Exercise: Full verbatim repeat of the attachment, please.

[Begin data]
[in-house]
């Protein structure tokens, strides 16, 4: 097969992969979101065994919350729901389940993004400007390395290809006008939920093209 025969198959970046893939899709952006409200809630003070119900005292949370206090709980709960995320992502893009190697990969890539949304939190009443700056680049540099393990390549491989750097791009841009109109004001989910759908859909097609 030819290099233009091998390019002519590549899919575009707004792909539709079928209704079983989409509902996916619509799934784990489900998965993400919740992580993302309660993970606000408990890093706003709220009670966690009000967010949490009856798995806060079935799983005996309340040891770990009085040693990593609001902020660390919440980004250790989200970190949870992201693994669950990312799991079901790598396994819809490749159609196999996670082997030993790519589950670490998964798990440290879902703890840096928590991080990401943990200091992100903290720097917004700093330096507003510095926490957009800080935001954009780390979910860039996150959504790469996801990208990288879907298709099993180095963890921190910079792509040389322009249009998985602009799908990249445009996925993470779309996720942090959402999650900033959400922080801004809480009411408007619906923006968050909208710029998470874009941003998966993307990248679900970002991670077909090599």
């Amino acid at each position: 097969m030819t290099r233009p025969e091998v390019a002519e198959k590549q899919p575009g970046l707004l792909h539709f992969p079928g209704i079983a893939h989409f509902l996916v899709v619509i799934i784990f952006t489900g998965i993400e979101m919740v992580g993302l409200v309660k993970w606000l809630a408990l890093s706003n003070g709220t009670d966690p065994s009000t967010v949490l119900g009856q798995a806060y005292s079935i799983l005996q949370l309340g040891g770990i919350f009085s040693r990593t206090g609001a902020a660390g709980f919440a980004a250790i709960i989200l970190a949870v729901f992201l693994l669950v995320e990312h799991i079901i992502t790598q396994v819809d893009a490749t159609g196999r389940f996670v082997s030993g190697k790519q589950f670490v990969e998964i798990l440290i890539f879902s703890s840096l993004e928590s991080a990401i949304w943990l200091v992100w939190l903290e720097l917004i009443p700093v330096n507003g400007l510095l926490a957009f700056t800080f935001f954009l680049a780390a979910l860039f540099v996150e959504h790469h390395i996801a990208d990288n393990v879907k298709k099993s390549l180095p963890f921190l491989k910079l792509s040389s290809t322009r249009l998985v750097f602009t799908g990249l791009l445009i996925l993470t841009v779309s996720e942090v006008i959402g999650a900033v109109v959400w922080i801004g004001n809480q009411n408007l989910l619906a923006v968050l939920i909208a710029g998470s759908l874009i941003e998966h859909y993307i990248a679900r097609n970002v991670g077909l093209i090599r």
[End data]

[in-house]
């Protein structure tokens, strides 16, 4: 097969992969979101065994919350729901389940993004400007390395290809006008939920093209 025969198959970046893939899709952006409200809630003070119900005292949370206090709980709960995320992502893009190697990969890539949304939190009443700056680049540099393990390549491989750097791009841009109109004001989910759908859909097609 030819290099233009091998390019002519590549899919575009707004792909539709079928209704079983989409509902996916619509799934784990489900998965993400919740992580993302309660993970606000408990890093706003709220009670966690009000967010949490009856798995806060079935799983005996309340040891770990009085040693990593609001902020660390919440980004250790989200970190949870992201693994669950990312799991079901790598396994819809490749159609196999996670082997030993790519589950670490998964798990440290879902703890840096928590991080990401943990200091992100903290720097917004700093330096507003510095926490957009800080935001954009780390979910860039996150959504790469996801990208990288879907298709099993180095963890921190910079792509040389322009249009998985602009799908990249445009996925993470779309996720942090959402999650900033959400922080801004809480009411408007619906923006968050909208710029998470874009941003998966993307990248679900970002991670077909090599």
């Amino acid at each position: 097969m030819t290099r233009p025969e091998v390019a002519e198959k590549q899919p575009g970046l707004l792909h539709f992969p079928g209704i079983a893939h989409f509902l996916v899709v619509i799934i784990f952006t489900g998965i993400e979101m919740v992580g993302l409200v309660k993970w606000l809630a408990l890093s706003n003070g709220t009670d966690p065994s009000t967010v949490l119900g009856q798995a806060y005292s079935i799983l005996q949370l309340g040891g770990i919350f009085s040693r990593t206090g609001a902020a660390g709980f919440a980004a250790i709960i989200l970190a949870v729901f992201l693994l669950v995320e990312h799991i079901i992502t790598q396994v819809d893009a490749t159609g196999r389940f996670v082997s030993g190697k790519q589950f670490v990969e998964i798990l440290i890539f879902s703890s840096l993004e928590s991080a990401i949304w943990l200091v992100w939190l903290e720097l917004i009443p700093v330096n507003g400007l510095l926490a957009f700056t800080f935001f954009l680049a780390a979910l860039f540099v996150e959504h790469h390395i996801a990208d990288n393990v879907k298709k099993s390549l180095p963890f921190l491989k910079l792509s040389s290809t322009r249009l998985v750097f602009t799908g990249l791009l445009i996925l993470t841009v779309s996720e942090v006008i959402g999650a900033v109109v959400w922080i801004g004001n809480q009411n408007l989910l619906a923006v968050l939920i909208a710029g998470s759908l874009i941003e998966h859909y993307i990248a679900r097609n970002v991670g077909l093209i090599r």